- Series: New Mermaid Series
- Paperback: 184 pages
- Publisher: W W Norton & Co Inc; 2 edition (October 1996)
- Language: English
- ISBN-10: 0393900789
- ISBN-13: 978-0393900781
- Product Dimensions: 0.8 x 5.2 x 8 inches
- Shipping Weight: 8 ounces
- Average Customer Review: 12 customer reviews
- Amazon Best Sellers Rank: #5,859,434 in Books (See Top 100 in Books)
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White Devil (New Mermaid Series) 2nd Edition
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Tragedy in five acts by John Webster, performed and published as The White Divel in 1612. Based on historical events that occurred in Italy during the 1580s, this dark Jacobean drama is considered one of the finest of the period. The White Devil centers on the love affair between the Duke of Brachiano and Vittoria Corombona, two of the play's many unscrupulous characters. Despite her role as a vicious heroine, Vittoria elicits sympathy in her attempt to endure a deeply corrupt society. In The White Devil both evil and good characters are drawn into schemes involving political intrigue, adulterous desire, and bloody revenge. Criticized for its plot construction, the play is noted for its characterizations and use of dramatic tension and physical horror. -- The Merriam-Webster Encyclopedia of Literature --This text refers to an out of print or unavailable edition of this title.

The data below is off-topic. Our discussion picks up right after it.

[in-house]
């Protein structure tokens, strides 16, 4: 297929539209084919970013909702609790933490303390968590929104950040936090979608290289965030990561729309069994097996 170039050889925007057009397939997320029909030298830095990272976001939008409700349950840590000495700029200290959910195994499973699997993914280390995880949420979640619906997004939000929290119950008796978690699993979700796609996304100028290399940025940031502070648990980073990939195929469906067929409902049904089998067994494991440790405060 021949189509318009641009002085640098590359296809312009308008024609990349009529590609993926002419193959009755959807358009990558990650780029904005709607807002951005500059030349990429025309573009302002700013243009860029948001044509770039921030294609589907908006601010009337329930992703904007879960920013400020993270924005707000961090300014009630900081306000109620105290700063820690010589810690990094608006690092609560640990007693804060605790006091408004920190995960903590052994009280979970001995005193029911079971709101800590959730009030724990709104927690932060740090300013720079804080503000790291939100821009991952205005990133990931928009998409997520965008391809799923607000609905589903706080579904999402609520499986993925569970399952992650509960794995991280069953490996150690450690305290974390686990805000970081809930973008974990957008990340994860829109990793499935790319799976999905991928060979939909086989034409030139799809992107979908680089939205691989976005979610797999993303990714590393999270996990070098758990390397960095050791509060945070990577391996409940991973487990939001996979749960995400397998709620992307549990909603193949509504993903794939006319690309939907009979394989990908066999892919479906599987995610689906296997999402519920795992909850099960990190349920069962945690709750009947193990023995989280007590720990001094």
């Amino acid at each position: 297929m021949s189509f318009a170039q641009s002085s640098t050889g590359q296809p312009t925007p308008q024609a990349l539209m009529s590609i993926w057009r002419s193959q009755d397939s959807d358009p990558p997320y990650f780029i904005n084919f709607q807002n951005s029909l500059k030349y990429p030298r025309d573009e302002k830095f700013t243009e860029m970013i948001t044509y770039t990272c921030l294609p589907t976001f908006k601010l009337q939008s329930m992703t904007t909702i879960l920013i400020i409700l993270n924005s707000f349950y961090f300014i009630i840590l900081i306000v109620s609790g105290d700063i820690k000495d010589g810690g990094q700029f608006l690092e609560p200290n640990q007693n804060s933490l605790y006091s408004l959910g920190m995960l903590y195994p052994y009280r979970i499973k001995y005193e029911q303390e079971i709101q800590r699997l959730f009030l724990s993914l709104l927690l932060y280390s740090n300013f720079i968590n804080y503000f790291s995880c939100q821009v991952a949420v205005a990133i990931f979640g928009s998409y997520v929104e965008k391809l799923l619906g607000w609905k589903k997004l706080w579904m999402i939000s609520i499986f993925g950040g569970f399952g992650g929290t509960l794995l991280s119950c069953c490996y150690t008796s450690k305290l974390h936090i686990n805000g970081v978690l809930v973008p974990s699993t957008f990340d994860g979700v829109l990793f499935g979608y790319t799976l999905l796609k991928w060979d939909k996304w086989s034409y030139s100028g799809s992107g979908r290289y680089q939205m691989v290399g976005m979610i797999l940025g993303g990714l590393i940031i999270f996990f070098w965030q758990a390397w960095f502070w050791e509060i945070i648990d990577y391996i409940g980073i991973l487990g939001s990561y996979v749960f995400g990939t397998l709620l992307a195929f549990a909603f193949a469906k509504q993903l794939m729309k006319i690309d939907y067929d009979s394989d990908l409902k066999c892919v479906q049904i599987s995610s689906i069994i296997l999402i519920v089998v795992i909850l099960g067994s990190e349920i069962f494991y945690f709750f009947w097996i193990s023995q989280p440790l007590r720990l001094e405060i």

About the Author
John Webster is Professor of Systematic Theology, University of Aberdeen. He is the editor of the International Journal of Systematic Theology. --This text refers to an out of print or unavailable edition of this title.
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Mont. My lord duke sent to you a thousand ducats
The twelfth of August.
Vit. _ _ _ _ _ 'Twas to keep your cousin
From prison; I paid use for 't.
Mont. __ __ __ __ I rather think,
'Twas interest for his lust.
Vit. Who says so but yourself?
If you be my accuser,
Pray cease to be my judge: come from the bench;
Give in your evidence 'gainst me, and let these
Be moderators. My lord cardinal,
Were your intelligencing ears as loving
As to my thoughts, had you an honest tongue,
I would not care though you proclaim'd them all.
Mont. Go to, go to. After your goodly and vainglorious banquet,
I 'll give you a choke-pear.
Vit. O' your own grafting?
(I can't even tell if that last crack was dirty or not!)
The Jacobean drama portrayed a world which had lost its firm foundation (Webster name-drops Galileo). Vittoria's brother Flamenio is overeducated, poor, and immoral. His last scene is his greatest:
Lodo. Oh, I could kill you forty times a day,
And use 't four years together, 'twere too little!
Naught grieves but that you are too few to feed
The famine of our vengeance. What dost think on?
Flam. Nothing; of nothing: leave thy idle questions.
I am i' th' way to study a long silence:
To prate were idle. I remember nothing.
There 's nothing of so infinite vexation
As man's own thoughts.
The Kindle edition, via Gutenberg, is well-formatted with few, if any typos. It is completely free of notes.